Police are investigating three “incidents” which have delayed renewal of Takitumu volunteer police constables’ warrants, says Prime Minister Henry Puna.
The warrants expired on May 24 and have led to reduced police presence in the area, causing a spate of crashes and problem drivers, residents claim.
Puna, who did not specify the incidents, said they involved the Takitumu volunteer police group.
He added the incidents could impose some liability on the government and the police.
However volunteer officer Alistair Macquarie said he was only aware of two incidents where a police officer supervising them had been present.
The incidents had happened after the volunteers’ warrants had expired and in one case, a police officer had been involved, he claimed.
In Parliament last week, Henry Puna said the investigation process should be allowed to take its course.
“It would be wrong of the police commissioner (Maara Tetava) to proceed to renew the warrants without knowing what the full implications of those actions might be on the police and the government,” he said.
“And I would add it would also be highly irresponsible of Takitumu to insist that something be done to renew those warrants while this question is still pending.”
“My request is to allow the process to take its cause and if there (should be) improvements in the appointments of these volunteers, that needs to be identified and put into place. But we cannot and should not go ahead and renew the warrants while these issues are still outstanding. That’s my official position as head of this government.”
Alistair Macquarie said the volunteer group acknowledged the process and the concerns of the government and the police.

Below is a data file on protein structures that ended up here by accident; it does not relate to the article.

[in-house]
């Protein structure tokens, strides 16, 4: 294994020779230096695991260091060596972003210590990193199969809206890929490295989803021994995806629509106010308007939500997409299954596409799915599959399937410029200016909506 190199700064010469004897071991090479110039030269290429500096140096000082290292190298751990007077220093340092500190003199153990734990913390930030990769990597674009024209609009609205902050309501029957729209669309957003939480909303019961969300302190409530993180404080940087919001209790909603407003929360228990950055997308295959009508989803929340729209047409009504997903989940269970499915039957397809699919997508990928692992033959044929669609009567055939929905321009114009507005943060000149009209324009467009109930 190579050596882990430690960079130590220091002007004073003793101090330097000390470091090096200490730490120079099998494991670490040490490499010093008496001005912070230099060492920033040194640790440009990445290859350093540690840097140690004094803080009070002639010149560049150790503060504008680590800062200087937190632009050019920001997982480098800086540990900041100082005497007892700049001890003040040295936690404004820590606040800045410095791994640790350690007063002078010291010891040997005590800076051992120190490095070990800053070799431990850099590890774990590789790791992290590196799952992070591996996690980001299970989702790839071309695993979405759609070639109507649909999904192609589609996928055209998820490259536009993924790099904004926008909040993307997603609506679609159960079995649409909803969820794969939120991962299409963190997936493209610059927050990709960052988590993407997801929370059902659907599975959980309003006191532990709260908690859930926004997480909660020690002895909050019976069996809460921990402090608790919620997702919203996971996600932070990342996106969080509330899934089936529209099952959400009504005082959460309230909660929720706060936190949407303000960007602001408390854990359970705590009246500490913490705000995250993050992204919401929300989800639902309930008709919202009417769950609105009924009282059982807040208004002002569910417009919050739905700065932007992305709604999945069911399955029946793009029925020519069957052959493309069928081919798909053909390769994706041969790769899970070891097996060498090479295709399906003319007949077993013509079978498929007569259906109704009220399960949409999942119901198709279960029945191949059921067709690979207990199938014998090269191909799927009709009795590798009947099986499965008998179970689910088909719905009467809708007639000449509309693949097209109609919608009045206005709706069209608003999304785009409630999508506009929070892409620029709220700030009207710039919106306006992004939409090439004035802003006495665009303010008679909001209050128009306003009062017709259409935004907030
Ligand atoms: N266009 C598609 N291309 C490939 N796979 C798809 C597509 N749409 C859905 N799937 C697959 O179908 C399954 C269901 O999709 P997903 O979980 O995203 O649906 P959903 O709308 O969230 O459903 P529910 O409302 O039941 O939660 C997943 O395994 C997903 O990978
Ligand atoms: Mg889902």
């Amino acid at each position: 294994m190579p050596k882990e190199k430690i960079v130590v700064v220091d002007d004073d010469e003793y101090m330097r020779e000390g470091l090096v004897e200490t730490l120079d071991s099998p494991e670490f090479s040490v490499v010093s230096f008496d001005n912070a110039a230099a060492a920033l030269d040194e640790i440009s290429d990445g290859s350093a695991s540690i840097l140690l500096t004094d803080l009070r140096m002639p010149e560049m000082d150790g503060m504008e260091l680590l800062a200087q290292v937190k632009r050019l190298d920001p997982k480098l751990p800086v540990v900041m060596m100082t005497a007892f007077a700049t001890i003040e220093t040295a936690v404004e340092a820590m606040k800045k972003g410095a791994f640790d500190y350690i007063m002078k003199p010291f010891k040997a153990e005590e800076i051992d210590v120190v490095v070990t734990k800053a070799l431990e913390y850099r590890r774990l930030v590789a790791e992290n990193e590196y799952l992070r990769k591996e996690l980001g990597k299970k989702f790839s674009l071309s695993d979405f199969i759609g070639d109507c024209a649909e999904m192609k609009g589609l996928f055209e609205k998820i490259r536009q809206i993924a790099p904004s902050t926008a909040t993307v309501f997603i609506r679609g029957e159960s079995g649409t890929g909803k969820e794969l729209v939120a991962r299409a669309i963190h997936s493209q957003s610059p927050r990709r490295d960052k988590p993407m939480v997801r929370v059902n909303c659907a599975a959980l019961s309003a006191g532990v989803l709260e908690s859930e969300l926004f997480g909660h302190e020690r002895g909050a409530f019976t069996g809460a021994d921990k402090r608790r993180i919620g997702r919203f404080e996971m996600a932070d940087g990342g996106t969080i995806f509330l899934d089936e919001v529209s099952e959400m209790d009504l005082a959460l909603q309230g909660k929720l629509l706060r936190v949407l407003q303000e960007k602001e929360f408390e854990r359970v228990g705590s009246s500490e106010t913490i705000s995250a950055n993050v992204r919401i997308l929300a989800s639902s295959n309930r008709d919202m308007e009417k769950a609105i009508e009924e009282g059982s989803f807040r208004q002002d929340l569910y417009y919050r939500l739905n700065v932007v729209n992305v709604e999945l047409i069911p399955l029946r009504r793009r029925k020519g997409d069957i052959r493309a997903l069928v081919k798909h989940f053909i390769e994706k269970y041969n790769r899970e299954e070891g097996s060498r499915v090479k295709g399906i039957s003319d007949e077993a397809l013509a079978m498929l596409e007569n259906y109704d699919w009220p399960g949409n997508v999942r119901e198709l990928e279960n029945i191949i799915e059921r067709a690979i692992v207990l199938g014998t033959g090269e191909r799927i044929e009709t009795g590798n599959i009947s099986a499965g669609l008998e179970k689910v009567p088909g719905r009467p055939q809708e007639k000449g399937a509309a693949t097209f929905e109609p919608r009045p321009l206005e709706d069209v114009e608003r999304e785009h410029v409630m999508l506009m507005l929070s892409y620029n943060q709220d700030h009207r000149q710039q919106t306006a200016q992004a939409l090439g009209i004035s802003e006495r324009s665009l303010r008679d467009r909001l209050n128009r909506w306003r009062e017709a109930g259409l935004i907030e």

He said the volunteers had always strived to carry out their duties with caution and were disappointed with the way police had handled the issue.
Macquarie claimed police had left them “in the dark” over the matter.
“We have given up on it (the warrants); we have other things to do.”
Police spokesperson Trevor Pitt said the volunteers had begun contributing to road safety checks and traffic matters before they were actually warranted.
“The warrants eventually lapsed, but the commissioner thought the volunteers could have continued in some way to work closely with the police. But the police were constrained in any event, due to a staff availability issue.
“Currently, the commissioner is wanting to strengthen the Vaka presence with some adjustment to the supervision (of the volunteers),” Pitt said.
Ngatangiia MP Tamaiva Tuavera, who raised the issue in Parliament, said police should renew the volunteer constables’ warrants so that they could help with patrols and checkpoints in the village during the busy festive period.
Meanwhile, without a warrant, officers Macquarie, Tai Nicholas, Sonny Williams, and Alfred Rere don’t have authority to test drink-drivers and make citizens’ arrests. All they can do is drive around the district to make their presence felt. Earlier, Macquarie said the volunteers had started the group because they wanted to keep their village safe from road accidents.
Police minister Mac Mokoroa said police were looking at appointing more full-time officers as well as appointing supervisors for the volunteers.
From November to May, the Takitumu volunteer constables set checkpoints at each end of the district. They dealt with 1300 cases involving drink drivers and people driving without registrations or licences, or failing to wear safety helmets.
Macquarie said their presence had made an impact, as drivers appeared to take more care.